Stephen Collins: Budget designed to restore Coalition's fortunes
Concessions in tax and welfare should benefit almost every family in the country
The Coalition’s fourth budget is a clear sign that the corner has been turned in the economic cycle but the question in the political world is whether it will also mark a turning point in the fortunes of the Government parties.
The concessions in tax and welfare announced by Michael Noonan and Brendan Howlin should benefit almost every family in the country, even when the introduction of water charges is taken into account.
Whether the majority of voters will see it like that is a different matter. “It won’t save you,” Socialist TD Joe Higgins shouted across the Dáil chamber as Noonan announced householders would be able to claim tax relief on their water charges.
Going on the results of last week’s byelections, Higgins may be right. But with a year or more to go to the general election, the battle will now begin in earnest about the future direction of the country.
Noonan staked out the ground for Fine Gael at the end of his Budget speech stressing that the country had travelled a long and difficult road and now faced a choice. “Do we return to the past, unwind the progress and structural reforms made, and pursue boom-and-bust policies?” he asked.
The Minister answered his own question by stressing the Government parties would follow a road “whose milestones are prudence and caution”.
Reeling with shock
The implication was that the Opposition parties and Independents would gaily lead the country back down the road to profligacy and disaster.
Earlier in his speech, though, he acknowledged that many people have not yet experienced the fruits of the recovery and he made no bones about the fact Budget 2015 is designed to address this problem.
While some economic commentators have faulted the Government for taking the foot off the pedal of prudence a little too quickly, a modest expansionary budget was a political imperative if Fine Gael and Labour are to have any chance of retaining power in the next election.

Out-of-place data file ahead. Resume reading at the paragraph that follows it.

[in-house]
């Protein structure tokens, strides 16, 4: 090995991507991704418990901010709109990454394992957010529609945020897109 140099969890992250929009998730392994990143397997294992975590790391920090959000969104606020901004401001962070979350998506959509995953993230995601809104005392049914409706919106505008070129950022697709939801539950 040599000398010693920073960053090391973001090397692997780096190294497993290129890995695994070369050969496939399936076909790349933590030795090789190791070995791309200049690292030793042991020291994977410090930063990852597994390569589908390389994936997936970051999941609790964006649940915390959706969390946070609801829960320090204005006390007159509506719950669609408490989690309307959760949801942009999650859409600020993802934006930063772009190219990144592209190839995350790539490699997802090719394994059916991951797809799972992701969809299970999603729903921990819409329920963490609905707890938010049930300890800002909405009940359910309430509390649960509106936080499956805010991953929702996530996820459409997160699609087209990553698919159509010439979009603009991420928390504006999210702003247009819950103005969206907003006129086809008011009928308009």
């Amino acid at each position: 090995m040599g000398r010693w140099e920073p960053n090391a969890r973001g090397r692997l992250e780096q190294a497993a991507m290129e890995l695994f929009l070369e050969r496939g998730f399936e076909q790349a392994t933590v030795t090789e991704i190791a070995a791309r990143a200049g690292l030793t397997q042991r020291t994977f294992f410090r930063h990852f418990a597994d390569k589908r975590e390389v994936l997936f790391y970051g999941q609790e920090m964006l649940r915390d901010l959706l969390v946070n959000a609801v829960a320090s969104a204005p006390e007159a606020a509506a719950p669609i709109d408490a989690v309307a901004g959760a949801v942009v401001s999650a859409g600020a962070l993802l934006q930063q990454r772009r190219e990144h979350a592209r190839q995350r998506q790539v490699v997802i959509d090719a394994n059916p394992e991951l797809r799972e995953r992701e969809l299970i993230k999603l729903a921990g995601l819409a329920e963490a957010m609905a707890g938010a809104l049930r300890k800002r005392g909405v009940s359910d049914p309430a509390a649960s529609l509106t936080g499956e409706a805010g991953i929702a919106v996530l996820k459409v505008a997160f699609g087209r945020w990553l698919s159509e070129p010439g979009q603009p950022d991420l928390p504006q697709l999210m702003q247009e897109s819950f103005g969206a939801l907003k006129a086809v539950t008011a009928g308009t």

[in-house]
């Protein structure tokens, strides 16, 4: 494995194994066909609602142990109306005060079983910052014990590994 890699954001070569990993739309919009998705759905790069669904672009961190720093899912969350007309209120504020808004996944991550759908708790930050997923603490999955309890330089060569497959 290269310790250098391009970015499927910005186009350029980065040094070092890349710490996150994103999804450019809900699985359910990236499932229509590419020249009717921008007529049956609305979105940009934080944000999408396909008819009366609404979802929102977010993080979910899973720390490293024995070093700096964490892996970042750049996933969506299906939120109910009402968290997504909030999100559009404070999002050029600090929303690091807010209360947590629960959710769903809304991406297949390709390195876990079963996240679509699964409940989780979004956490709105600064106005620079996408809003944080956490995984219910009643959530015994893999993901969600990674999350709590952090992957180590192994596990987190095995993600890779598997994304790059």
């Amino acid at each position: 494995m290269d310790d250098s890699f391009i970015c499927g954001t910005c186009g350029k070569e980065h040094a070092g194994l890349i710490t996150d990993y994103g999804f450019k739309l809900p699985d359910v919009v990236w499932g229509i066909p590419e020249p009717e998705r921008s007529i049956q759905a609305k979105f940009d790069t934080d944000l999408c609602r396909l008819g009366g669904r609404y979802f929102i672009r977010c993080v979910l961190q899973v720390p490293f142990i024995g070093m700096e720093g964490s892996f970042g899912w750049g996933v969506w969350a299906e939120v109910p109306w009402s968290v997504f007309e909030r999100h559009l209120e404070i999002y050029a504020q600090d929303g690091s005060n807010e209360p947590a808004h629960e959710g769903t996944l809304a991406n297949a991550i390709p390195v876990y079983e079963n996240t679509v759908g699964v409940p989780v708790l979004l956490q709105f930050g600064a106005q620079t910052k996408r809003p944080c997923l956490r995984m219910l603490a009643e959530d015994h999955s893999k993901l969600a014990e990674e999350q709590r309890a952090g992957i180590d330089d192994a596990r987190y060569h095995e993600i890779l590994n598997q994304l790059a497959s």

TDs from both Coalition parties were left reeling by the shocking outcomes of last week’s byelections, coming on the heels of their poor performance in the local and European elections in May.
They were bitterly disappointed the strength of the economic recovery had generated no political dividend but they dared to hope yesterday that the mildly benign nature of the Budget – which put a little extra money in the pockets of most voters – would improve the political atmosphere. Government TDs will need to work hard to sell the Budget to voters as tangible proof that the benefits of recovery are now beginning to be spread around.
The adjustments to the Universal Social Charge (USC), the tax bands and the top rate of tax were designed to ensure all workers got some kind of benefit particularly those paying the marginal rate on relatively low incomes.
The introduction of two new higher rates of USC was a clever move to ensure those on higher incomes would not receive a cash benefit which would dwarf that being given to those on lower pay.
The increase in child benefit and the restoration of some form of Christmas bonus on welfare payments were also carefully calibrated to ensure the benefit of the Budget would be felt right across society.
The positive reaction of TDs in both Coalition parties was a reflection of the politically nuanced nature of the Budget as a whole. In other years, Fine Gael and Labour TDs struggled to reconcile themselves with aspects of the budget they found utterly unpalatable but this year there was no difference in the response of both parties.
The new high rates of USC may have raised a few eyebrows on the Fine Gael side of the Coalition but the abolition of the pension levy on private-sector workers more than compensated with the party’s core constituency.
On the Labour side, TDs were happy to point to the Christmas bonus and child benefit increase, although some remarked ruefully on the political skill or luck that enabled Joan Burton to restore the child benefit that had been cut when Eamon Gilmore was leader.
Irish Water top brass
All of the positives in the Budget could, however, be set at naught unless the Coalition gets its story clear on water charges. The public is confused and frightened about what the charges are likely to be and willing to listen to all sorts of scare stories about massive bills.
The way in which Irish Water was established, with high salaries and bonuses for the bureaucratic top brass in the company, has really annoyed the public who will have to pay the charges. It has made the acceptance of the need to pay for something that was free for most people until now more difficult to accept.
A fundamental problem is that paying for water offends something deep in the Irish psyche. Living in a country where it rains so much, people find it hard to accept the notion of paying for water. Of course what they will actually be paying for is its treatment and distribution but that is not easy to explain.
The potential political damage from the water charges could be out of all proportion to the actual amount of revenue raised, so the Government has a big job to do to persuade people that the charge will not be too onerous.